Piccadilly Gardens

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Piccadilly Gardens Piccadilly Gardens.jpg
Piccadilly Gardens
Aerial view of Piccadilly Gardens Piccadilly Gardens - geograph.org.uk - 1462705.jpg
Aerial view of Piccadilly Gardens

Piccadilly Gardens is a green space in Manchester city centre, England, between Market Street and the edge of the Northern Quarter. Piccadilly runs eastwards from the junction of Market Street with Mosley Street to the junction of London Road with Ducie Street; to the south are the gardens and paved areas. The area was reconfigured in 2002 with a water feature and concrete pavilion by Japanese architect Tadao Ando.

Manchester city centre central business district of the City of Manchester, England

Manchester city centre is the central business district of Manchester, England, within the boundaries of Trinity Way, Great Ancoats Street and Whitworth Street. The City Centre ward had a population of 17,861 at the 2011 census.

Market Street, Manchester retail street in Manchester, England

Market Street is one of the principal retail streets in Manchester, England. It runs from its junction with Piccadilly and Mosley Street, close to Piccadilly Gardens, in the east to where it meets St. Mary's Gate at the crossroads with Exchange Street and New Cathedral Street in the west. St Mary's Gate then continues to where it meets Deansgate (A56). Other major streets crossed are High Street, Corporation Street, Cross Street and Fountain Street.

Northern Quarter (Manchester) area in Manchester, England

The Northern Quarter is an area of Manchester city centre, England, between Piccadilly station, Victoria station and Ancoats, centred on Oldham Street, just off Piccadilly Gardens. It was defined and named in the 1990s as part of the regeneration and gentrification of Manchester.

Contents

History

Manchester Royal Infirmary Hospital in United Kingdom, England

Manchester Royal Infirmary is a hospital in Manchester, England, founded by Charles White in 1752. It is now part of Manchester University NHS Foundation Trust, sharing buildings and facilities with several other hospitals.

Plan of Manchester Royal Infirmary 1845.jpg
Lunatic asylum Place for housing the insane, an aspect of history

The rise of the lunatic asylum and its gradual transformation into, and eventual replacement by, the modern psychiatric hospital, explains the rise of organised, institutional psychiatry. While there were earlier institutions that housed the "insane", the conclusion that institutionalisation was the correct solution to treating people considered to be "mad" was part of a social process in the 19th century that began to seek solutions for outside families and local communities.

Cheadle, Greater Manchester suburban village in the Metropolitan Borough of Stockport, Greater Manchester, England

Cheadle is a suburban village in the Metropolitan Borough of Stockport, Greater Manchester, England. Historically in Cheshire, it borders Cheadle Hulme, Gatley, Heald Green and Cheadle Heath in Stockport, and East Didsbury in Manchester. In 2011, it had a population of 14,698.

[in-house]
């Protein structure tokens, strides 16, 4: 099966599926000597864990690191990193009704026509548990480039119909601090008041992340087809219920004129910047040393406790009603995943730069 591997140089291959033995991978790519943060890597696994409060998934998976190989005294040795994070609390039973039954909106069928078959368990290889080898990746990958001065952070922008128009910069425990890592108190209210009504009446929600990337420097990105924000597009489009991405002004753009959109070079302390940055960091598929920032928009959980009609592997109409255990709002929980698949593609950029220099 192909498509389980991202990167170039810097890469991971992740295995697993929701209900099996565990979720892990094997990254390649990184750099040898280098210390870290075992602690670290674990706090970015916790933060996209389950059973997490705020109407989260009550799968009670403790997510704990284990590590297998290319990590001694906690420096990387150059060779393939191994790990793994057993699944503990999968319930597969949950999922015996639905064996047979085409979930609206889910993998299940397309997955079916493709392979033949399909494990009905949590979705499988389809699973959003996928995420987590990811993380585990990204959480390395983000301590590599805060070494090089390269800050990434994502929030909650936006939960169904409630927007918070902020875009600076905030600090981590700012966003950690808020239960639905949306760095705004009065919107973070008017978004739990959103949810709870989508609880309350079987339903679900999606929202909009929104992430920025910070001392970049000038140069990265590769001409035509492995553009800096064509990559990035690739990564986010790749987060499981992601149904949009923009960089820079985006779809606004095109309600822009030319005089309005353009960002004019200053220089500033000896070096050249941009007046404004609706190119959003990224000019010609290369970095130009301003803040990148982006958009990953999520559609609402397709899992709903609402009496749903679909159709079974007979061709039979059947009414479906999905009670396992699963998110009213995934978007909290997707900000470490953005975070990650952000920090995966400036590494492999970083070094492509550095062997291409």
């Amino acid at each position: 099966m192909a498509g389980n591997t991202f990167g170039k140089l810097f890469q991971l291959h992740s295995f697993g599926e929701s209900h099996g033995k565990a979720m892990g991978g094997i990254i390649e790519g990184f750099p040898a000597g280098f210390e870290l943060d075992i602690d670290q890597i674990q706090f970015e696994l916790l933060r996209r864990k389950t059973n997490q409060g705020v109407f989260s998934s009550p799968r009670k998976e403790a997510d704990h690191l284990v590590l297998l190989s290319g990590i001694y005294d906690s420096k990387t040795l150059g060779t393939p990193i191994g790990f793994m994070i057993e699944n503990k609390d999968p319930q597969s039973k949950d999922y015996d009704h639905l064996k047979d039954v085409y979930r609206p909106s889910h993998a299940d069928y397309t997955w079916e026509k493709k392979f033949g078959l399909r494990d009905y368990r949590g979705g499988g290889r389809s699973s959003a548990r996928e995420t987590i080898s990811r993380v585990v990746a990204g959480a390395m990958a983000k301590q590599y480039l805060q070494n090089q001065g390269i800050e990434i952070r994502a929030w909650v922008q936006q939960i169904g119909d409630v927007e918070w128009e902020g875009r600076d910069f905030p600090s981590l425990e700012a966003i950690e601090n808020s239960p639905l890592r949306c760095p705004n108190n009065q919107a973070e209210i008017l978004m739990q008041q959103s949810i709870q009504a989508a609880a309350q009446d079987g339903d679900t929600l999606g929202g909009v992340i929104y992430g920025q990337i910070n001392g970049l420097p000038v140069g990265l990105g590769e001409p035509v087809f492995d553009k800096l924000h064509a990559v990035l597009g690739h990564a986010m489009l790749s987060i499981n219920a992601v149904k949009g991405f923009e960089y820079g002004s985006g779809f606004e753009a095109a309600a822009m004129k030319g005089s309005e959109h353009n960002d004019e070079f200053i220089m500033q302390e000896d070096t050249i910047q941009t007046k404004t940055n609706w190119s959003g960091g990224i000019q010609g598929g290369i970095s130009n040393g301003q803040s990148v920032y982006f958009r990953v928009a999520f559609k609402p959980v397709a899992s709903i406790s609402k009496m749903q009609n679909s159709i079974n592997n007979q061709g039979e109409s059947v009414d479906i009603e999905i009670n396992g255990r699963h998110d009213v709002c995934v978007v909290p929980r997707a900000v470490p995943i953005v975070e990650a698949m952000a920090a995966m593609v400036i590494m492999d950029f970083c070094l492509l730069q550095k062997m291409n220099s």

Cheadle Royal Hospital Hospital in Greater Manchester, England

Cheadle Royal Hospital,, is a psychiatric hospital on Wilmslow Road in Heald Green, Greater Manchester, England. Built between 1848 and 1849, the main building is a Grade II listed building.

The square at Piccadilly Gardens has been for many years the central hub of Manchester's public transport system. The square is only five minutes' walk from the mainline Manchester Piccadilly railway station and 10 minutes walk from Manchester Victoria railway station.

Manchester Victoria station Manchester, Greater Manchester, M3

Manchester Victoria station in Manchester, England is a combined mainline railway station and Metrolink tram stop. Situated to the north of the city centre on Hunts Bank, close to Manchester Cathedral, it adjoins Manchester Arena which was constructed on part of the former station site in the 1990s. Opened in 1844 and part of the Manchester station group, Victoria is Manchester's third busiest railway station after Piccadilly and Oxford Road and the second busiest station managed by Northern after Oxford Road.

As part of the ongoing regeneration of the city centre, the city council had set up an international competition for the redesign of Piccadilly Gardens. The winners – announced in 1998 from a short-list that had been whittled down to six – were the landscape architects EDAW and its partners, consisting of: the engineers Arup; renowned Japanese architect Tadao Ando; local architects Chapman Robinson; and lighting engineer, Peter Fink. [4] The square was finally revamped in 2001–02, to include new green space and fountains (by EDAW), and a pavilion (by Tadao Ando) which partially functions to shield the gardens from the transport interchange. At the same time One Piccadilly Gardens was constructed on the eastern edge of the square. The resulting space was radically different from the old gardens, and the only links to the past that remained were the original statues. The redesign was part of the massive construction process that covered Manchester in the buildup to the city hosting the 2002 Commonwealth Games. Previously the square was becoming increasingly run down and was considered unsafe. [5] At a contract cost of around £10 million Piccadilly Gardens was renovated and ended up being shortlisted in 2003 for the Prime Minister's Better Public Building Award. Part of the area was built on to help fund the redevelopment.

Manchester City Council Local government body in England

Manchester City Council is the local government authority for Manchester, a city and metropolitan borough in Greater Manchester, England. It is composed of 96 councillors, three for each of the 32 electoral wards of Manchester. The council is controlled by the Labour Party and led by Sir Richard Leese. The opposition is formed by the Liberal Democrats and led by former Manchester Withington MP John Leech. Joanne Roney is the chief executive. Many of the council's staff are based at Manchester Town Hall.

Landscape architect person involved in the planning, design and sometimes direction of a landscape, garden, or distinct space

A landscape architect is a person who is educated in the field of landscape architecture. The practice of landscape architecture includes: site analysis, site inventory, land planning, planting design, grading, storm water management, sustainable design, construction specification and ensuring that all plans meet the current building codes and local and federal ordinances. The title landscape architect was first used by Frederick Law Olmsted, the designer of New York City's Central Park.